Wright said that Mayor-elect Alexander should “lead the way” on promoting economic and municipal regionalism to steer these (Hampton Roads) cities need to work together on these issues,” said Wright. “I look forward to working with him and sharing ideas on issues our city and others have in common.”

Former Mayor, Current Councilman Curtis R. Milteer, Sr.: Suffolk

Representing the Whaleyville Borough of Suffolk, Curtis R. Milteer, Sr., is currently the longest serving council member in Virginia, first elected in 1980. His colleagues selected him mayor in 2000-2002 to one term and he has also served as Vice Mayor. Suffolk elected it first post- Reconstruction era Black council member in that historic year of 1968: Moses Riddick, a civil rights activist.

Milteer, who is seeking his 10th consecutive term on council, believes “ to be effective, you have to be a team player.” “I think you have to effectively communicate with all of the members of the council and get them to working together to benefit all of the city, not just one segment,” said Milteer, who is 85-years-old. “You have to be honest and straight-forward personally and with policy, because you need to win and maintain confidence, whether you agree on a vote or not.”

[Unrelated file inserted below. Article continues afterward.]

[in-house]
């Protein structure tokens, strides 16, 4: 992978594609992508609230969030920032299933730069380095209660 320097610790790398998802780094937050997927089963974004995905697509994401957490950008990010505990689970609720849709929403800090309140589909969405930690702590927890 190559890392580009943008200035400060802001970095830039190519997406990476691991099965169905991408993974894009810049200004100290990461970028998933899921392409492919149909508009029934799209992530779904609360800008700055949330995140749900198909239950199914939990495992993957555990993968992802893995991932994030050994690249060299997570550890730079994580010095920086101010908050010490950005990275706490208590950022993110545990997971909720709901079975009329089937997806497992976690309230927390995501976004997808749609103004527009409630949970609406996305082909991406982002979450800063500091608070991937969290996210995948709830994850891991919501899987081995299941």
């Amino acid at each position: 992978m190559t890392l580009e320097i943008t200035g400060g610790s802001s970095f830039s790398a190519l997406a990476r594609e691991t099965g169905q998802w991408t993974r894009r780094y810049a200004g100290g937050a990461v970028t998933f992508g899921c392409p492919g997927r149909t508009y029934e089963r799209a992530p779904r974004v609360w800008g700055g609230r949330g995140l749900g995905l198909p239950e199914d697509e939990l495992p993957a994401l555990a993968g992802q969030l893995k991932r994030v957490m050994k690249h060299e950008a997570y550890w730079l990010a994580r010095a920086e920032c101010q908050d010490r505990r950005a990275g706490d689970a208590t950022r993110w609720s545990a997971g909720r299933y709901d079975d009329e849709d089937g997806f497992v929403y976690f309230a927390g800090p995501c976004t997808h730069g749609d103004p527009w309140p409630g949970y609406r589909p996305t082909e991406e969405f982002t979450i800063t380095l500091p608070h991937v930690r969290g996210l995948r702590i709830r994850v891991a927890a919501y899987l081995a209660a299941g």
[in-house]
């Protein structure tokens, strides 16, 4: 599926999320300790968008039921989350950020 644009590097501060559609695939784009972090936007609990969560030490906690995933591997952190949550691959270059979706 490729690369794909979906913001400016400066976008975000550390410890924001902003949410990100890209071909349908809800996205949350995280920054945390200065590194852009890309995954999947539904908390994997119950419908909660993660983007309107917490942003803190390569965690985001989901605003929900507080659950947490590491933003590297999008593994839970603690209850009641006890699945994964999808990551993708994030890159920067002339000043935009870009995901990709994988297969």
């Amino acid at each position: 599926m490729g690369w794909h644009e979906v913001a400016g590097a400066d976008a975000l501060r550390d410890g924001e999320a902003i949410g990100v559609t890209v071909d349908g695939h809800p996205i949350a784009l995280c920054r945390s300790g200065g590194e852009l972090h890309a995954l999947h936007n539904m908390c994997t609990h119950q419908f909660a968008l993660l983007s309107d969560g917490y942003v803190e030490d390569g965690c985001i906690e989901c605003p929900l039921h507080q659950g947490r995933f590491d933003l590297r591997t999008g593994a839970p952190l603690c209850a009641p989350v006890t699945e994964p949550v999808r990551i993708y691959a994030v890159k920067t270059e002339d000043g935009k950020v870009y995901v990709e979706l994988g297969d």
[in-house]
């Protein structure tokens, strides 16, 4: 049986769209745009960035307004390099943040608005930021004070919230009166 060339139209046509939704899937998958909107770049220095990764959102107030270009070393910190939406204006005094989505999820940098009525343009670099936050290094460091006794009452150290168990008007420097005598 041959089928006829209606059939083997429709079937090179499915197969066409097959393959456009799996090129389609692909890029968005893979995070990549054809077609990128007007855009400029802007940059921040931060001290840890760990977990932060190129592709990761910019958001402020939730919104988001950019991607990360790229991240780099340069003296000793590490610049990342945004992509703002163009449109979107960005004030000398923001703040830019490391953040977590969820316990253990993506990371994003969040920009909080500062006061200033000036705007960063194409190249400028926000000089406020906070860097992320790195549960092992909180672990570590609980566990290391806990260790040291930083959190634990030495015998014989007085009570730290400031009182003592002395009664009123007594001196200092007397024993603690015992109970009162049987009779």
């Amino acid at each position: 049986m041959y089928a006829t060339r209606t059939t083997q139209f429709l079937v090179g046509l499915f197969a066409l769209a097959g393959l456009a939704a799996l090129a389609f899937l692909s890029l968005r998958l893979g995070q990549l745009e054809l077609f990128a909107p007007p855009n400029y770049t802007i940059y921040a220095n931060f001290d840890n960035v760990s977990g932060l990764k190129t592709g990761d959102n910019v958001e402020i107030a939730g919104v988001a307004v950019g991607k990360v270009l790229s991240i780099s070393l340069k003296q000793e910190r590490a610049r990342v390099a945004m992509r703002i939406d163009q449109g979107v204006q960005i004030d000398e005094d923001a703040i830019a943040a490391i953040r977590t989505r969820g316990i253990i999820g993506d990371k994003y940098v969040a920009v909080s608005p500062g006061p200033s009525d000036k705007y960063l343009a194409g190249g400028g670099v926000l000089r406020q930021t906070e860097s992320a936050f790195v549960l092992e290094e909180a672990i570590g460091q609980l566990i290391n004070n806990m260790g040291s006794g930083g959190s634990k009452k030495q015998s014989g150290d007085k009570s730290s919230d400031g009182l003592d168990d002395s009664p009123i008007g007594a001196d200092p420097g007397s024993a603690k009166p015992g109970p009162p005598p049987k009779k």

Milteer led the council when Suffolk was invested in installing water, sewer and storm drainage systems to many parts of the city’s poor Black section which had long been ignored
Milteer admits that some of his strongest resistance came from African-American members of council and the community which did not always believe he was working in the best interest of the Black community. “Some people want to control your vote and disagree with you,” said Milteer “I’ve always strived to be fair. But I voted for the best interest of all people not just a certain group.”